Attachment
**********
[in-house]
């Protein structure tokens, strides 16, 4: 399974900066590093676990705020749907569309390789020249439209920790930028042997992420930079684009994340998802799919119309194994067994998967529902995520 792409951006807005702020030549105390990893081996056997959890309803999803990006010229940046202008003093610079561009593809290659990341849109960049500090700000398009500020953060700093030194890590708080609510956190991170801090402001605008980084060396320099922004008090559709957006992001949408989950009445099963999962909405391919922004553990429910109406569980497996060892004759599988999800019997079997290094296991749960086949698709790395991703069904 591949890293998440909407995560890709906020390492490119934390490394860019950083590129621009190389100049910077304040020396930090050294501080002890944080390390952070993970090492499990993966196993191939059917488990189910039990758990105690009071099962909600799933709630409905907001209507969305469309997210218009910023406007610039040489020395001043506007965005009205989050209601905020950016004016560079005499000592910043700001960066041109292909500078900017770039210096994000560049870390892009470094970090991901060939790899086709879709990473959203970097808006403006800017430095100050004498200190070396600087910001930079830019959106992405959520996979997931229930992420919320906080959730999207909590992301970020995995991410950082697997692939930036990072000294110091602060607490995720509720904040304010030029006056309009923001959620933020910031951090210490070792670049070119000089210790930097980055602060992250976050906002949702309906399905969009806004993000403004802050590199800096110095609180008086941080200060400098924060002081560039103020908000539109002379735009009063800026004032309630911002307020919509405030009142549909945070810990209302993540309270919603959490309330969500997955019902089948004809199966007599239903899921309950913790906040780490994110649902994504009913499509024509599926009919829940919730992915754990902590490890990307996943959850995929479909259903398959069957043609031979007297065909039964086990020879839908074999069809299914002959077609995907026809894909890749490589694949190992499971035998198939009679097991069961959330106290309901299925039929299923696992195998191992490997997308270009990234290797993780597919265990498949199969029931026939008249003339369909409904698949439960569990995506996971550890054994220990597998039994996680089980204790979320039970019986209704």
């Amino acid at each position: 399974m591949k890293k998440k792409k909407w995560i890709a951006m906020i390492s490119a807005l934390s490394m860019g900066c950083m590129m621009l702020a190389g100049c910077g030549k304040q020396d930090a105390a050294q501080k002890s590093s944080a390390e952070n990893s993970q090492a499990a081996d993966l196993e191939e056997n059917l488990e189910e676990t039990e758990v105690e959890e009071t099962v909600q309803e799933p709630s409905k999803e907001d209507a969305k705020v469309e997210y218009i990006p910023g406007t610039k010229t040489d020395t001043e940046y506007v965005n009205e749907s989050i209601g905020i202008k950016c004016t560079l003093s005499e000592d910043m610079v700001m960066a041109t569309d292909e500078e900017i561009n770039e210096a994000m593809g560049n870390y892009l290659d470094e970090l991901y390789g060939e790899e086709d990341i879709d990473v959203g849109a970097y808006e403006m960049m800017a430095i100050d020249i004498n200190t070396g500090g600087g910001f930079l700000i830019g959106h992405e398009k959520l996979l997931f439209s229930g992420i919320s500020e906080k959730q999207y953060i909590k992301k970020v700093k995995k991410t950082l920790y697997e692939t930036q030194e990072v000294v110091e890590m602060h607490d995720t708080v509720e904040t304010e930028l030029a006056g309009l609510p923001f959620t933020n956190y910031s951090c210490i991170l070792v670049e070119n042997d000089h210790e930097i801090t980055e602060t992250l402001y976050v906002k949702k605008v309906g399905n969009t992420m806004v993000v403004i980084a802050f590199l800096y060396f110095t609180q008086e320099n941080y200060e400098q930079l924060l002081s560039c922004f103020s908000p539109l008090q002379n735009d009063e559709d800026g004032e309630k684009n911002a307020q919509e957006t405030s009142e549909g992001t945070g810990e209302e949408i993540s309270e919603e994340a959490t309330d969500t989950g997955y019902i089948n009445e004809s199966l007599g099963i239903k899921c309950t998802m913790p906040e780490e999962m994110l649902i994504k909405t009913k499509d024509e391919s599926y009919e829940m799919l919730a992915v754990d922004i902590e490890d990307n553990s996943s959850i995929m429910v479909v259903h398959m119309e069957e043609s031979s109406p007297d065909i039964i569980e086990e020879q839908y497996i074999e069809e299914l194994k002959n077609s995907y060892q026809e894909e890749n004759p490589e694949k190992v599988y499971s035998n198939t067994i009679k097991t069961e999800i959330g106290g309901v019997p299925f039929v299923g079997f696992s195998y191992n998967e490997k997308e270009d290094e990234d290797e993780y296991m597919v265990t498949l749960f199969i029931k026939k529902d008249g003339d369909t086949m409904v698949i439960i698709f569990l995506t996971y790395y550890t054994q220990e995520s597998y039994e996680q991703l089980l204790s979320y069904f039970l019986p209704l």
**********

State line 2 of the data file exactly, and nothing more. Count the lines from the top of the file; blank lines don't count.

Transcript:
């Protein structure tokens, strides 16, 4: 399974900066590093676990705020749907569309390789020249439209920790930028042997992420930079684009994340998802799919119309194994067994998967529902995520 792409951006807005702020030549105390990893081996056997959890309803999803990006010229940046202008003093610079561009593809290659990341849109960049500090700000398009500020953060700093030194890590708080609510956190991170801090402001605008980084060396320099922004008090559709957006992001949408989950009445099963999962909405391919922004553990429910109406569980497996060892004759599988999800019997079997290094296991749960086949698709790395991703069904 591949890293998440909407995560890709906020390492490119934390490394860019950083590129621009190389100049910077304040020396930090050294501080002890944080390390952070993970090492499990993966196993191939059917488990189910039990758990105690009071099962909600799933709630409905907001209507969305469309997210218009910023406007610039040489020395001043506007965005009205989050209601905020950016004016560079005499000592910043700001960066041109292909500078900017770039210096994000560049870390892009470094970090991901060939790899086709879709990473959203970097808006403006800017430095100050004498200190070396600087910001930079830019959106992405959520996979997931229930992420919320906080959730999207909590992301970020995995991410950082697997692939930036990072000294110091602060607490995720509720904040304010030029006056309009923001959620933020910031951090210490070792670049070119000089210790930097980055602060992250976050906002949702309906399905969009806004993000403004802050590199800096110095609180008086941080200060400098924060002081560039103020908000539109002379735009009063800026004032309630911002307020919509405030009142549909945070810990209302993540309270919603959490309330969500997955019902089948004809199966007599239903899921309950913790906040780490994110649902994504009913499509024509599926009919829940919730992915754990902590490890990307996943959850995929479909259903398959069957043609031979007297065909039964086990020879839908074999069809299914002959077609995907026809894909890749490589694949190992499971035998198939009679097991069961959330106290309901299925039929299923696992195998191992490997997308270009990234290797993780597919265990498949199969029931026939008249003339369909409904698949439960569990995506996971550890054994220990597998039994996680089980204790979320039970019986209704």